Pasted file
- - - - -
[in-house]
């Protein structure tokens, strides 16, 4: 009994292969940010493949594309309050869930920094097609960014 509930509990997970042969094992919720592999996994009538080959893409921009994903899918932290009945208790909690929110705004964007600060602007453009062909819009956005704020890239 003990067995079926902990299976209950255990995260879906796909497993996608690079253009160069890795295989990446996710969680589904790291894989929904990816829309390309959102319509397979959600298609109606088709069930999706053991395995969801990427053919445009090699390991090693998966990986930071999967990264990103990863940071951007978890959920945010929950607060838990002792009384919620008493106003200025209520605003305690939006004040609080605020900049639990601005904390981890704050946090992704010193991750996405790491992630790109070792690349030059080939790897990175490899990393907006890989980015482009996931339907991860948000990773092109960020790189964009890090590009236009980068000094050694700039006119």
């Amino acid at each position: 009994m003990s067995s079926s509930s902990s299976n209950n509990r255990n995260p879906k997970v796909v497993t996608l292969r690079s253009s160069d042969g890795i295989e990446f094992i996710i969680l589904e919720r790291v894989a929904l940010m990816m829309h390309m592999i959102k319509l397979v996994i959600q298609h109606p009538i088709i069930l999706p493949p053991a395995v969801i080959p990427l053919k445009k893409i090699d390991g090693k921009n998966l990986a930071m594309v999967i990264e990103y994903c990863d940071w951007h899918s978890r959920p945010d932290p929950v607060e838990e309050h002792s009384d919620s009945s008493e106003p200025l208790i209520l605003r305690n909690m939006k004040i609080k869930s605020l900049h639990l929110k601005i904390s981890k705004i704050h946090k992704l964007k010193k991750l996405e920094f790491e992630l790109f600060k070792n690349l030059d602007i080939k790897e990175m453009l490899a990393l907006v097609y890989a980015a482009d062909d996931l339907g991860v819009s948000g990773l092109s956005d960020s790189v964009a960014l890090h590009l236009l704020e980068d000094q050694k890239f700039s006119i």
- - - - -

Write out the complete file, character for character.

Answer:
[in-house]
């Protein structure tokens, strides 16, 4: 009994292969940010493949594309309050869930920094097609960014 509930509990997970042969094992919720592999996994009538080959893409921009994903899918932290009945208790909690929110705004964007600060602007453009062909819009956005704020890239 003990067995079926902990299976209950255990995260879906796909497993996608690079253009160069890795295989990446996710969680589904790291894989929904990816829309390309959102319509397979959600298609109606088709069930999706053991395995969801990427053919445009090699390991090693998966990986930071999967990264990103990863940071951007978890959920945010929950607060838990002792009384919620008493106003200025209520605003305690939006004040609080605020900049639990601005904390981890704050946090992704010193991750996405790491992630790109070792690349030059080939790897990175490899990393907006890989980015482009996931339907991860948000990773092109960020790189964009890090590009236009980068000094050694700039006119």
């Amino acid at each position: 009994m003990s067995s079926s509930s902990s299976n209950n509990r255990n995260p879906k997970v796909v497993t996608l292969r690079s253009s160069d042969g890795i295989e990446f094992i996710i969680l589904e919720r790291v894989a929904l940010m990816m829309h390309m592999i959102k319509l397979v996994i959600q298609h109606p009538i088709i069930l999706p493949p053991a395995v969801i080959p990427l053919k445009k893409i090699d390991g090693k921009n998966l990986a930071m594309v999967i990264e990103y994903c990863d940071w951007h899918s978890r959920p945010d932290p929950v607060e838990e309050h002792s009384d919620s009945s008493e106003p200025l208790i209520l605003r305690n909690m939006k004040i609080k869930s605020l900049h639990l929110k601005i904390s981890k705004i704050h946090k992704l964007k010193k991750l996405e920094f790491e992630l790109f600060k070792n690349l030059d602007i080939k790897e990175m453009l490899a990393l907006v097609y890989a980015a482009d062909d996931l339907g991860v819009s948000g990773l092109s956005d960020s790189v964009a960014l890090h590009l236009l704020e980068d000094q050694k890239f700039s006119i």